A new court ruling could force health insurers that do business with U.S. Department of Health and Human Services programs to check to see whether the agreements they have made with HHS are actually contracts.
Judge Charles Lettow, a judge at the U.S Court of Federal Claims, ruled Thursday that the HHS Affordable Care Act public exchange plan issuer agreements describe how HHS thought the ACA risk corridors program would work but are not binding contracts.
HHS officials, and the laws and rules governing the ACA risk corridors program, have not provided any express or explicit intent on behalf of the government to enter into contracts with the exchange plan issuers, Lettow writes in an opinion explaining his ruling.
Lettow issued the ruling in connection with Land of Lincoln Mutual Health Insurance Co. v. United States of America (Case Number 16-744C).
Land of Lincoln Mutual, which was based in Chicago, was a nonprofit, member-owned insurer created with loans from the ACA Consumer Operated and Oriented Plan program. The Illinois Department of Insurance began liquidating it in September.
Managers and Illinois officials say the insurer failed partly because the ACA risk corridors program ended up paying ACA exchange plan issuers less than 13 percent of what the ACA and HHS officials told the program would send money-losing ACA exchange plan issuers to help with 2014 losses.
Other carriers, including Pittsburgh-based Highmark have filed similar suits seeking risk corridor payments.
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Drafters of the ACA created the public exchange system in an effort to help consumers shop for coverage on an apples-to-apples basis, to create a vehicle for distributing exchange plan premium tax credit subsidies, and to help make the tough ACA restrictions on medical underwriting practical, by increasing overall health insurance enrollment enough to make up for letting people with cancer and diabetes buy health coverage at standard prices.
The ACA drafters created the ACA risk corridors program in an effort to help ease insurers into participating in the new exchange system, by offering to use cash from issuers that did well on the exchange system in 2014, 2015 and 2016 to help issuers that did poorly during those years.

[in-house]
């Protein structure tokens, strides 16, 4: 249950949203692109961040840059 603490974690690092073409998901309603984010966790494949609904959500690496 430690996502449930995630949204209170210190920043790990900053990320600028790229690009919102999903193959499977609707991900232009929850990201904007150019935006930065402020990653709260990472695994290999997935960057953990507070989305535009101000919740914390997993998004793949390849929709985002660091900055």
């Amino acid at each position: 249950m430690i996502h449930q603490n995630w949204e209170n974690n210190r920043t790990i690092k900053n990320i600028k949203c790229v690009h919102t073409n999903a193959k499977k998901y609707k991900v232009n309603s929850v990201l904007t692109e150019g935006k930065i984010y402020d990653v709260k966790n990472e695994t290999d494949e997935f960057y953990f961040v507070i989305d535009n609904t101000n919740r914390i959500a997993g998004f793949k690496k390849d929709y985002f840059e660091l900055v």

Exchange user fees
HHS officials said up until September 2015 that the ACA risk corridors program would take in enough money from thriving exchange plan issuers to make good on its 2014 obligations. Officials announced Oct. 1 that the program had actually taken in far too little cash to pay more than a small fraction of the 2014 obligations in 2015 or 2016.
HHS oversees all ACA public exchanges, and it operates the HealthCare.gov exchange plan enrollment systems in states that are unable or unwilling to set up state-based ACA exchanges. In the HealthCare.gov states, and only in those states, HHS had Land of Lincoln Mutual and other exchange plan issuers sign exchange plan issuer agreements.
The agreements set exchange plan issuer standards, and they require the issuers to pay user fees, but user fee provision in the contracts has no connection with the risk corridors program provision and does not constitute the kind of consideration that might create a contractual relationship, Lettow writes.
Representatives for HHS and the Land of Lincoln Mutual liquidators were not immediately available for comment on the ruling.
One factor affecting the future of the suit could be how officials in the Trump administration see the case.
Officials in the new administration could decide that any health insurers that depended on Obama administration statements about ACA programs should suffer the consequences of cooperating with the Obama administration.
Trump administration officials could also decide to take the side of the health insurers, either because they think that’s the fair thing to do or because they want health insurers’ help with moving major ACA replacement or ACA legislation through Congress.
Lettow, who was appointed to the Federal Claims Court by President George W. Bush in 2003, says siding with Land of Lincoln Mutual could help ACA opponents, by establishing a distinction between HealthCare.gov exchange plan issuers and the issuers sell through state-based exchanges. The state-based exchange issuers did not sign the same HHS exchange plan issuer agreements that the HealthCare.gov issuers signed, Lettow notes.
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